Lee Cone

  • 1 day, 15 hours ago
    Lee Cone posted a new activity comment

    Great presentation

  • 1 day, 15 hours ago
    Lee Cone posted a new activity comment

    I thought that everyone gave such great presentations that covered every variation possible as far as amateur collaboration with professionals

  • 1 day, 15 hours ago
    Lee Cone posted a new activity comment

    Good times

  • 1 week, 1 day ago
    Lee Cone and Fauve Wilson are now friends
  • 1 week, 5 days ago
    Lee Cone and Mary Jane Hughes are now friends
  • 2 weeks ago
    Lee Cone and Nicholas Lauzon are now friends
  • 2 weeks, 1 day ago
    Lee Cone and Scott Matern are now friends
  • 2 weeks, 2 days ago
    Lee Cone and Petar Kolev are now friends
  • 2 weeks, 5 days ago
    Lee Cone posted a new activity comment

    Hi Fauve- that is an old photo (maybe 4 years ago), but I remember it well. It is a ground shot of a C. megalodon tooth that was found on the lower portion of Danial Island, SC (near Charleston). The tooth was float material from the Cooper River that was dredged onto a land dredge site on the island. The tooth has some damage due to the dredge auger, but because it is a position A-1 tooth with a very large root, I have repaired it and use it as a display tooth for outreach. I certainly can send pictures of both labial and lingual sides, but it is repaired.

  • 1 month, 1 week ago
    Lee Cone joined the group NAPC
  • 2 months, 3 weeks ago
    Lee Cone replied to the topic Tooth ID in the forum What Is It?

    Yes that is a great find.  Mastodon is correct, I believe.

  • 5 months, 4 weeks ago
    Lee Cone and Cameron E. Schwalbach are now friends
  • 7 months, 1 week ago

    HI Charlie- It is difficult to be sure, but this fragment looks to be fairly thick. Too thick for hastalis, and the root looks like it could be the short fin mako (Isurus oxyrhinchus)

    • Hi Lee,
      The root on this tooth is a bit weathered, along with some of the enamel on the back. I see that it’s difficult to identify the tooth as hastalis from the fossil’s condition, especially with it’s thickness, so I’ll change the classification to just Isurus.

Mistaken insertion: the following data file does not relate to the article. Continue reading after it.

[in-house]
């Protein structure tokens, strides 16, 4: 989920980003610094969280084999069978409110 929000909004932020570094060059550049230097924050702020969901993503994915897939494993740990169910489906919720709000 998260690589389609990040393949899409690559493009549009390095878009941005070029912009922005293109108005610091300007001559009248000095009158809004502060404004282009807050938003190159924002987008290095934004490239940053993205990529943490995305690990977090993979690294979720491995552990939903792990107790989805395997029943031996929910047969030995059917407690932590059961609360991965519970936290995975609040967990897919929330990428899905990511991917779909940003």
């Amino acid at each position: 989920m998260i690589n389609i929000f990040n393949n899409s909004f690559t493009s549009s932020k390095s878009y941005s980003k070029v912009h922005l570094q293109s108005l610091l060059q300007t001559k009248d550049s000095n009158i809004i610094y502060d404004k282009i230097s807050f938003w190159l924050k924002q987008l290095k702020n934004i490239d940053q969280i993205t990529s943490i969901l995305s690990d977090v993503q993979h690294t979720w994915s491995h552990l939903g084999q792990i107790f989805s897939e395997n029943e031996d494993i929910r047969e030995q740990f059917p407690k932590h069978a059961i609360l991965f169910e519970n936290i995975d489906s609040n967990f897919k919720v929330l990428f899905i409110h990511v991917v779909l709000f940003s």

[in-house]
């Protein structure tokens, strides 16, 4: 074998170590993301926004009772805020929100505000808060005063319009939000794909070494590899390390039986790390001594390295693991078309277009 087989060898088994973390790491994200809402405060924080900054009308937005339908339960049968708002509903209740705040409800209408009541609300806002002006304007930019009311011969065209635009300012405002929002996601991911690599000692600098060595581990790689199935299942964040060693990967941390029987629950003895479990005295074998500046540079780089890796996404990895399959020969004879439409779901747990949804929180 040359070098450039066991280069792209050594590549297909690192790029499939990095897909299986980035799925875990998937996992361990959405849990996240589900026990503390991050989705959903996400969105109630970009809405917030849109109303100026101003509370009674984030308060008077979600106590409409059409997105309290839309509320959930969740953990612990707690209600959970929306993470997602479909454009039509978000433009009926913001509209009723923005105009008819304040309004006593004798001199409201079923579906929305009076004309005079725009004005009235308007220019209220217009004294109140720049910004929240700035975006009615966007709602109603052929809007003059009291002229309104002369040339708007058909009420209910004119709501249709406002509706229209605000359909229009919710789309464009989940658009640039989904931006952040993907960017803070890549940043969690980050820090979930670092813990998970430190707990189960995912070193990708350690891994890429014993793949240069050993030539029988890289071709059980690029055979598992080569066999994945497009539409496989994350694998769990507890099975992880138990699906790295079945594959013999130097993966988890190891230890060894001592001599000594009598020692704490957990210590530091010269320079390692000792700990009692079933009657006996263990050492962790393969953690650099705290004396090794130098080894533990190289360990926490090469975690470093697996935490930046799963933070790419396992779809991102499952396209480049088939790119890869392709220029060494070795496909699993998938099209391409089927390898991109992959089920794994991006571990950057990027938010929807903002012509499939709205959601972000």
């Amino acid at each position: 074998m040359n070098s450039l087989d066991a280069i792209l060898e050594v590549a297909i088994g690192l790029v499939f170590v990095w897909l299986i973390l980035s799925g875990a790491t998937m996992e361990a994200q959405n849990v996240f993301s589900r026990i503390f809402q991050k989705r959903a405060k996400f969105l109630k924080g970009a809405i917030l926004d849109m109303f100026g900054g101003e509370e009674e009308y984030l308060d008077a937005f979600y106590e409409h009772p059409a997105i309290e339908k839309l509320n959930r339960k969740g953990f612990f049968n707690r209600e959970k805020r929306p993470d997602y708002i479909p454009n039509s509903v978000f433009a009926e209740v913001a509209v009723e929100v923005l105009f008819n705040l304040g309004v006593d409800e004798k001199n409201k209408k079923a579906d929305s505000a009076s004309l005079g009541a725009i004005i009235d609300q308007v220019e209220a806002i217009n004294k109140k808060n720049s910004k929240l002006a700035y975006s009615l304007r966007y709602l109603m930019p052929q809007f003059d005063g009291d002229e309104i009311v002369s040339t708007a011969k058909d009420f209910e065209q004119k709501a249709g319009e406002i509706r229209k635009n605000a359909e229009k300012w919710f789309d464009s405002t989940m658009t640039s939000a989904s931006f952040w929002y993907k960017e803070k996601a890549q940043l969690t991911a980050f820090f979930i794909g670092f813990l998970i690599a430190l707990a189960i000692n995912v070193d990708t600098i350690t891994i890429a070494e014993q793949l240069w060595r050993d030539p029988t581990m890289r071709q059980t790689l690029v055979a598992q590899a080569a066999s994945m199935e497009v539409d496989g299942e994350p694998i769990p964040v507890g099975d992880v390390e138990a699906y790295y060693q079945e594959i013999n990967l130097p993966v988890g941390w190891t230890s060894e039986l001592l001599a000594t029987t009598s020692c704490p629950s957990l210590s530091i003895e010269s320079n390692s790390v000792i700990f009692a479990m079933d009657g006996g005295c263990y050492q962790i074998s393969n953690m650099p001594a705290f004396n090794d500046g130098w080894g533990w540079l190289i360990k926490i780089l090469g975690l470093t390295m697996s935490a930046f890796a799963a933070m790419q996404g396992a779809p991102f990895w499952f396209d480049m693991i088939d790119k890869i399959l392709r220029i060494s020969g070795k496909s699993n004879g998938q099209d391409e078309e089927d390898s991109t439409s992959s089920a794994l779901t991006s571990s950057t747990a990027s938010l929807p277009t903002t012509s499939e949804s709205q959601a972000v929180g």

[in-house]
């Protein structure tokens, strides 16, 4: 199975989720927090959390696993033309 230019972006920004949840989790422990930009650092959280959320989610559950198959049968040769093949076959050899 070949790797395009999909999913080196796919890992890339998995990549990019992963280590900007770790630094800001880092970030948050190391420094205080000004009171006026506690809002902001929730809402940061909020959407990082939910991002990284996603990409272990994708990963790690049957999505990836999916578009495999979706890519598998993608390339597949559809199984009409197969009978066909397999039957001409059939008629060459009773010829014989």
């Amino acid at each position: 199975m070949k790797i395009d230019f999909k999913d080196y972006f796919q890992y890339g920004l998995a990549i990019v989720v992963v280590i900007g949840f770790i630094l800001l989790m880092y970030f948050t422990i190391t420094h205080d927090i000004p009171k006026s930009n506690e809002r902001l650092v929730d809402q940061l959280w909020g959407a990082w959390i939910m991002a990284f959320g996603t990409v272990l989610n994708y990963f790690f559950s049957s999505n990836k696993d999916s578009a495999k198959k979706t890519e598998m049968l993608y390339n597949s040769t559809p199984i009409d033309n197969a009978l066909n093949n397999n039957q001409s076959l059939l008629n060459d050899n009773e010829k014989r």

• Hi Alex,

    I, too, would recommend the Montbrook site in the winter months.  It involves collecting for the U. of Florida, but it is well run, welcoming to all levels of amateur and professional paleontologists, and prolific in fossils of all types.  Large complete turtles are common.  When I was there my favorite find was a juvenile gomphothere tusk.  The Florida Museum of Natural History in Gainesville, FL is a must, if you go to Montbroook to fossil hunt.

    In NC traveling to the far eastern point of the Aurora Fossil Museum in Aurora, NC offers collecting that you can keep from their “pit of pungo” by sifting the gravel reject material.  That fossiliferous material is mine reject donated to the museum by the phosphate mine in Aurora.  Occasionally large mako teeth (1-2 inches) and megs ( up to 2 inches) can be found, but more commonly the teeth are smaller (<1 inch).  The museum also offers great displays of shark, whale, and other miocene-pliocene marine fossil material.

    Mine access for collecting purposes in both North and South Carolina is either non-existent or extremely difficult to access, due to liability issues.  In the low country area of South Carolina I collect by diving the rivers, but you must have a Hobby Divers License and December is not exactly ideal for scuba diving. LOL.  Now summer- that’s a different story!  If you go to Charleston, SC, I would highly recommend the Mace Brown Museum.

    Hope this helps

  • 1 year, 1 month ago
    Nathan Newell and Lee Cone are now friends
  • 1 year, 1 month ago
    Jason Osborne and Lee Cone are now friends
  • 1 year, 2 months ago
    Sadie Mills and Lee Cone are now friends
  • 1 year, 3 months ago
    Lee Cone and Scott Foss are now friends
  • 1 year, 6 months ago

    I am not an expert on inverts, but I am somewhat familiar with the James City Formation from my collecting time in the PCS Mine in Aurora.  <i>Mercenaria</i> is quite common along with a lot of other shelly material and a few great whites.  It was not the prized hunting material for those of us interested in mammal and pliocene sharks, so I did not spend a lot of time there.  Linda McCall is the one that you need to contact, though, since she is very knowledgable about invertebrates.  I am sure that she could help you.  I’ll be interested to read what she posts.

  • Load More